Crews work tirelessly to prevent repeat of historic Iao Valley flooding


Both before and after Olivia made landfall on Maui Wednesday, mud and rocks came down off hillsides while rivers rose and raged.

That included Iao Valley where, early on, the road was closed before Kepaniwai Bridge.

KHON2 was escorted past the road block with Maui County Mayor Alan Arakawa and Herman Andaya, Maui Emergency Management Agency administrator.

“The residents had reported that the stream, the river was flowing very heavy, so what we’re looking at now, they say it’s about two or three times that amount of water was coming down earlier this morning. That is enough for us to be able to be very concerned, because in the past, we’ve had this entire area flood out and take out large chunks of property and literally isolate residents on top of buildings as the river went through their homes,” Arakawa said. “We are coming up here, we’re checking, we’re making sure we are taking precautions that are necessary. As you can see, there are landslides that occurred in a number of different places, and rocks are on the road, so it’s not safe for people to be driving through because at any time, we could have landslides.”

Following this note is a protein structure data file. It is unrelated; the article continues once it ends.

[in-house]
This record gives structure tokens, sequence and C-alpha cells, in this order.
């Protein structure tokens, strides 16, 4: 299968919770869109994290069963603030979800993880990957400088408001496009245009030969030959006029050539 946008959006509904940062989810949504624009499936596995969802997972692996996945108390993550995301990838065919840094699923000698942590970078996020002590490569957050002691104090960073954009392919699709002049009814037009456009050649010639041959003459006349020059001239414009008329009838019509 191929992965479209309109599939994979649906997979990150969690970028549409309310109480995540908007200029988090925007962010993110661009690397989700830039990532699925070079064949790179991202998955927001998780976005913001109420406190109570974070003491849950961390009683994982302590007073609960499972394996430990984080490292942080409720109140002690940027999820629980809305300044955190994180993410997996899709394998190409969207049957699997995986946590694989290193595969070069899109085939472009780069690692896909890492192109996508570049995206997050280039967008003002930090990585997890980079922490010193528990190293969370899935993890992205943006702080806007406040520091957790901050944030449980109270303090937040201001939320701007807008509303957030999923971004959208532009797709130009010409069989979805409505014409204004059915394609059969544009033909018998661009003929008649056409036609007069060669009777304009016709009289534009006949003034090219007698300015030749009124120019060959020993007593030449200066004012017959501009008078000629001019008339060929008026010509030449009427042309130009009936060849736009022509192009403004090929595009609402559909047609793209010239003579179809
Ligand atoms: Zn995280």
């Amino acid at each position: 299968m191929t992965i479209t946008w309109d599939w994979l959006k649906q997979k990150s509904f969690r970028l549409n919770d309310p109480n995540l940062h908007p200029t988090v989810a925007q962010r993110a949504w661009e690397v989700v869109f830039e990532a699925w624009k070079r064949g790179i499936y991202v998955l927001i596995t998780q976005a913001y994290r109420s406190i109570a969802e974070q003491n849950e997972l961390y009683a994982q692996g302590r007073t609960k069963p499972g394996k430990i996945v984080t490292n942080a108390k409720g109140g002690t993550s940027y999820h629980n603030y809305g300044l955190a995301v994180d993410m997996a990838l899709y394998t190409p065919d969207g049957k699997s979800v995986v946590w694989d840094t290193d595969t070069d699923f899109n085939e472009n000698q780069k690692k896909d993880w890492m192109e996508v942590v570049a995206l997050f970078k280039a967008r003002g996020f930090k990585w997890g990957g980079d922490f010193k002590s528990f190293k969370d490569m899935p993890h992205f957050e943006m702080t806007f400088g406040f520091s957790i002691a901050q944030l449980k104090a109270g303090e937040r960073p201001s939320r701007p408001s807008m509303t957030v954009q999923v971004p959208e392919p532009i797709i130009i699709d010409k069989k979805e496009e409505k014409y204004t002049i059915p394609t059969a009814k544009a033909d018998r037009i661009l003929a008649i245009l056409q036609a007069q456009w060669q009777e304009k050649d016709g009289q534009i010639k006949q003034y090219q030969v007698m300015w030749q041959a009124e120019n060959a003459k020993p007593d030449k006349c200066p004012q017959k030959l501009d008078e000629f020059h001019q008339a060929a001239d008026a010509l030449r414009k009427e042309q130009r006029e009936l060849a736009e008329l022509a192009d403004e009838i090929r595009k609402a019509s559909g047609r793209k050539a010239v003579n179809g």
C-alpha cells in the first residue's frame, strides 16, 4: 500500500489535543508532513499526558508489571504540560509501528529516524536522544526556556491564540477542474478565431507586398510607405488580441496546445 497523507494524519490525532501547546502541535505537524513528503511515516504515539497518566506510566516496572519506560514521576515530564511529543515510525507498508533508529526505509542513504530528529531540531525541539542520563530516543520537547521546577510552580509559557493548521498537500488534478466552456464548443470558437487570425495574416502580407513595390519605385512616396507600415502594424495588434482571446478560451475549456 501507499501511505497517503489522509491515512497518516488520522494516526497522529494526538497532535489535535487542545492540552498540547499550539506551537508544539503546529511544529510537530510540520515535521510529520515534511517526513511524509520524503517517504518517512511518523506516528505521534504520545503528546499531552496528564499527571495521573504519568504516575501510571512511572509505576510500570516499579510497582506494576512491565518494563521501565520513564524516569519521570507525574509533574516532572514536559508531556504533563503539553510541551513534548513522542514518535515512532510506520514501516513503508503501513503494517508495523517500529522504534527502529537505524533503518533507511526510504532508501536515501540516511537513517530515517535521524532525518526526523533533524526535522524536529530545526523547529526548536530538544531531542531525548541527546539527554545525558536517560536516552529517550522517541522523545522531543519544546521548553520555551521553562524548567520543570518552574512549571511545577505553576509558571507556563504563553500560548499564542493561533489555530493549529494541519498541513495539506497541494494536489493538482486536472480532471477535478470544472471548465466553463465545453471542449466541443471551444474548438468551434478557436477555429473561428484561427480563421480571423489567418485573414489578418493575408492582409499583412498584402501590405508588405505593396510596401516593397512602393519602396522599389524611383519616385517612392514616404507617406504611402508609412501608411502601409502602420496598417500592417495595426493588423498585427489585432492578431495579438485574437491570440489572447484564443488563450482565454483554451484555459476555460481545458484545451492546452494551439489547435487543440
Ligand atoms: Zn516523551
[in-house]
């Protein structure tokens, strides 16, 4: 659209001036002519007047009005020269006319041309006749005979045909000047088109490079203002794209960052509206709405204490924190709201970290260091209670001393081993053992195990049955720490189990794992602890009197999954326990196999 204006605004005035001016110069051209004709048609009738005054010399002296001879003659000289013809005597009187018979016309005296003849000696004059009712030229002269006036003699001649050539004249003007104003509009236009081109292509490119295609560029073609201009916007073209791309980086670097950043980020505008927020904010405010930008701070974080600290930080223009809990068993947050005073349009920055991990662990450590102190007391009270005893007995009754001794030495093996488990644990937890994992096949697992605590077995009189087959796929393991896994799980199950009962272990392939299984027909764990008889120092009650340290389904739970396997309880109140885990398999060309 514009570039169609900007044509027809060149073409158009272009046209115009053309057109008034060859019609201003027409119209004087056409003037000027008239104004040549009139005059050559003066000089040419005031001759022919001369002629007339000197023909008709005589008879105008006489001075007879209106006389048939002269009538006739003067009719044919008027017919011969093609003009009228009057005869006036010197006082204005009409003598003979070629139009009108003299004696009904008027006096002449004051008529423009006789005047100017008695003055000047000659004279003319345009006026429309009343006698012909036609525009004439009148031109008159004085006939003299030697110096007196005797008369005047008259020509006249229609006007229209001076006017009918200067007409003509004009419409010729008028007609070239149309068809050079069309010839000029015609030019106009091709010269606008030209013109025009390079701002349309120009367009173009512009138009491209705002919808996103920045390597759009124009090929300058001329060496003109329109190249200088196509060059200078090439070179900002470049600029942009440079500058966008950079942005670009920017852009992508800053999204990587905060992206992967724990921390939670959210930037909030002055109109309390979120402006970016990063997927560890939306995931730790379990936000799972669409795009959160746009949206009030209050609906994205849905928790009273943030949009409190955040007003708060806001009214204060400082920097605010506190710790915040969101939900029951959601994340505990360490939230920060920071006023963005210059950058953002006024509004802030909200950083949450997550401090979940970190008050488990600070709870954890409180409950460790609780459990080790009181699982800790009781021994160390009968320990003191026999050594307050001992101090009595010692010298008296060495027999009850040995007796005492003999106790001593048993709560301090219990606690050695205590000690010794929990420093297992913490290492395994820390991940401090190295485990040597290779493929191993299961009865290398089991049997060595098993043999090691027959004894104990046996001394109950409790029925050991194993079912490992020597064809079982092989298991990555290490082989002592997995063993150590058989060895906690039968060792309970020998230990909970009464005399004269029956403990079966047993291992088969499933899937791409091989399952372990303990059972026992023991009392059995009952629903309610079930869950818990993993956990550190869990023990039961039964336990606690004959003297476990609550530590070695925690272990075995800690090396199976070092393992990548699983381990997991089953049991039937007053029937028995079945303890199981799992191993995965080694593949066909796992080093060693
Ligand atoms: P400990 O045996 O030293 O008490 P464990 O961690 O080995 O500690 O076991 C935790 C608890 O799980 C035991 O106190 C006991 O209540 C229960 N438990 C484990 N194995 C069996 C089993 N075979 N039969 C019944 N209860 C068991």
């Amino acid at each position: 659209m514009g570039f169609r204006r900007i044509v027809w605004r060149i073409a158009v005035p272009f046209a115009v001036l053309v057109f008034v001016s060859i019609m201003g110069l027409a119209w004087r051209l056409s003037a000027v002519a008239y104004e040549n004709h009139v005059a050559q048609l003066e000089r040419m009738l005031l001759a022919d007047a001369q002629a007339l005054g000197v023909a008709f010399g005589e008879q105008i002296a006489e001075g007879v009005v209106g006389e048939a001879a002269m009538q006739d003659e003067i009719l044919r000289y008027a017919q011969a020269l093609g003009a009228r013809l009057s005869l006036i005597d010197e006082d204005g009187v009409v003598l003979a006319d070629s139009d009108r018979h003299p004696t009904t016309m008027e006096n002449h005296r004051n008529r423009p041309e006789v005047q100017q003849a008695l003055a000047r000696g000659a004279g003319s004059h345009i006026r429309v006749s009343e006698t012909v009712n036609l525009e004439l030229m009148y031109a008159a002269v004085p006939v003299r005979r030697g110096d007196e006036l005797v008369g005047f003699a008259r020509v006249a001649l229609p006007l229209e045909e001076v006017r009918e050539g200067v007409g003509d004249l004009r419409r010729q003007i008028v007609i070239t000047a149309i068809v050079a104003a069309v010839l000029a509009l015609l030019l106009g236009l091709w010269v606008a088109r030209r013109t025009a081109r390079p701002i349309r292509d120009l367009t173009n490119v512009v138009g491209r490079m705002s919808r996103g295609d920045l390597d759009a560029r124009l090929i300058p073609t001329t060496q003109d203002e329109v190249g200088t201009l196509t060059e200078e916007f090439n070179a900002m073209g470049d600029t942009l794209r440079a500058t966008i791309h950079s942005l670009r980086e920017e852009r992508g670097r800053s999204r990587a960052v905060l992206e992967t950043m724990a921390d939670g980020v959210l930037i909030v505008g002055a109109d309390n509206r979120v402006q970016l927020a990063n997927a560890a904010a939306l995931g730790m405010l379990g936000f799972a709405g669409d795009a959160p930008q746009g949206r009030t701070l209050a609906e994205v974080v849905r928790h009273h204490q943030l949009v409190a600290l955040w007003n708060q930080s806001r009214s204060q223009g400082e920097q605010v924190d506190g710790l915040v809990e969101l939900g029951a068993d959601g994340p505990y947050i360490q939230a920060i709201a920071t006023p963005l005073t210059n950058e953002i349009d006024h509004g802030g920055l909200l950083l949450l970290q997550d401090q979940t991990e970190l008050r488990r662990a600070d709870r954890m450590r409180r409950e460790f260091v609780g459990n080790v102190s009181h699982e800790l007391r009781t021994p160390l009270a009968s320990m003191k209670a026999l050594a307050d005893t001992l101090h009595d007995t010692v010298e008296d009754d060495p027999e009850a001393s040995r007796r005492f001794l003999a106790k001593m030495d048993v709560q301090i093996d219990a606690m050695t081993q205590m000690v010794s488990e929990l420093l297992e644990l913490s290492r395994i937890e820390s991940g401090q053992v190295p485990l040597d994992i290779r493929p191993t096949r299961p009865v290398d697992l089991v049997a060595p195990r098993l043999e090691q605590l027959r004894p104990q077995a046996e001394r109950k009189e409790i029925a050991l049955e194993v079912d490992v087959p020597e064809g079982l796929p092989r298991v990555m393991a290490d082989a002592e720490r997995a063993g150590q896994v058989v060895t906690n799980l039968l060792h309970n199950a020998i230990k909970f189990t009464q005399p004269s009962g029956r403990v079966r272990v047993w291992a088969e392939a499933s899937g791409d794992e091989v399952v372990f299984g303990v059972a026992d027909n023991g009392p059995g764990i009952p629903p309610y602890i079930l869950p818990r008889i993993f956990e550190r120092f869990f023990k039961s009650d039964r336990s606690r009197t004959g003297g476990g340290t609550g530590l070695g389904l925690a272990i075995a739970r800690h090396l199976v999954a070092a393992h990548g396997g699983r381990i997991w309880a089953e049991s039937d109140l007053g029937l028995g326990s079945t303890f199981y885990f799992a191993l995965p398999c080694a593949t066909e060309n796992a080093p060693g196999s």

The area is no stranger to the damage those waters can cause. It was two years ago Thursday that the historic Iao Valley flood hit, causing millions of dollars in damage to city infrastructure alone, the cost to widen the river, to put in safety measures, not to mention the cost to private property.

The county was out early Wednesday, cleaning all of those streams and drains.

“It has been an ongoing effort. We’ve been doing it now for the last several weeks or so,” Andaya said. “Going out and cleaning out culverts and in this case the drainage that was happening. Whenever we see there is a potential problem, we try to lean forward, be proactive and we’re out here cleaning drains so that we can prevent flooding and whatnot.”

The storm did bring about at least one welcome sight: epic waterfalls streaming from the top of Iao Valley. It was something even Arakawa, who has lived on Maui his entire life, admits he doesn’t get to see very often.

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